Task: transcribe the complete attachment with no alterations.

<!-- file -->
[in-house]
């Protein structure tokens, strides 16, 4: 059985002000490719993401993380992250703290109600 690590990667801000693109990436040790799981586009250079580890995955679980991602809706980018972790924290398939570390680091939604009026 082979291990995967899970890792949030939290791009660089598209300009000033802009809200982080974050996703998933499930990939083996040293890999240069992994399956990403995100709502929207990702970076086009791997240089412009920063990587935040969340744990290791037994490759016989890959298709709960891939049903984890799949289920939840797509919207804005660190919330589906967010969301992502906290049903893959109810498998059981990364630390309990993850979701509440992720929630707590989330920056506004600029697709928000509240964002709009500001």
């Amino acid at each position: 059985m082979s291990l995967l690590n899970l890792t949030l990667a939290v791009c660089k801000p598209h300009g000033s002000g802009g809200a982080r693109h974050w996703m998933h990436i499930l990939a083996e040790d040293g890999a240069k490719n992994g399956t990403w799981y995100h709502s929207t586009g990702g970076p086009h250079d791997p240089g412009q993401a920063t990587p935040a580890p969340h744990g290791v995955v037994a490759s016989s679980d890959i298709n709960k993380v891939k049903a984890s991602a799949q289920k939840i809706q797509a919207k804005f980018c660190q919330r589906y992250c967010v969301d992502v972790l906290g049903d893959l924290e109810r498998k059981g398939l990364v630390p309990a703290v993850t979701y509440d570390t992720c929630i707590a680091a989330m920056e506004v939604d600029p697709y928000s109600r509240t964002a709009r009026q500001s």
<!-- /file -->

[in-house]
């Protein structure tokens, strides 16, 4: 059985002000490719993401993380992250703290109600 690590990667801000693109990436040790799981586009250079580890995955679980991602809706980018972790924290398939570390680091939604009026 082979291990995967899970890792949030939290791009660089598209300009000033802009809200982080974050996703998933499930990939083996040293890999240069992994399956990403995100709502929207990702970076086009791997240089412009920063990587935040969340744990290791037994490759016989890959298709709960891939049903984890799949289920939840797509919207804005660190919330589906967010969301992502906290049903893959109810498998059981990364630390309990993850979701509440992720929630707590989330920056506004600029697709928000509240964002709009500001």
């Amino acid at each position: 059985m082979s291990l995967l690590n899970l890792t949030l990667a939290v791009c660089k801000p598209h300009g000033s002000g802009g809200a982080r693109h974050w996703m998933h990436i499930l990939a083996e040790d040293g890999a240069k490719n992994g399956t990403w799981y995100h709502s929207t586009g990702g970076p086009h250079d791997p240089g412009q993401a920063t990587p935040a580890p969340h744990g290791v995955v037994a490759s016989s679980d890959i298709n709960k993380v891939k049903a984890s991602a799949q289920k939840i809706q797509a919207k804005f980018c660190q919330r589906y992250c967010v969301d992502v972790l906290g049903d893959l924290e109810r498998k059981g398939l990364v630390p309990a703290v993850t979701y509440d570390t992720c929630i707590a680091a989330m920056e506004v939604d600029p697709y928000s109600r509240t964002a709009r009026q500001s």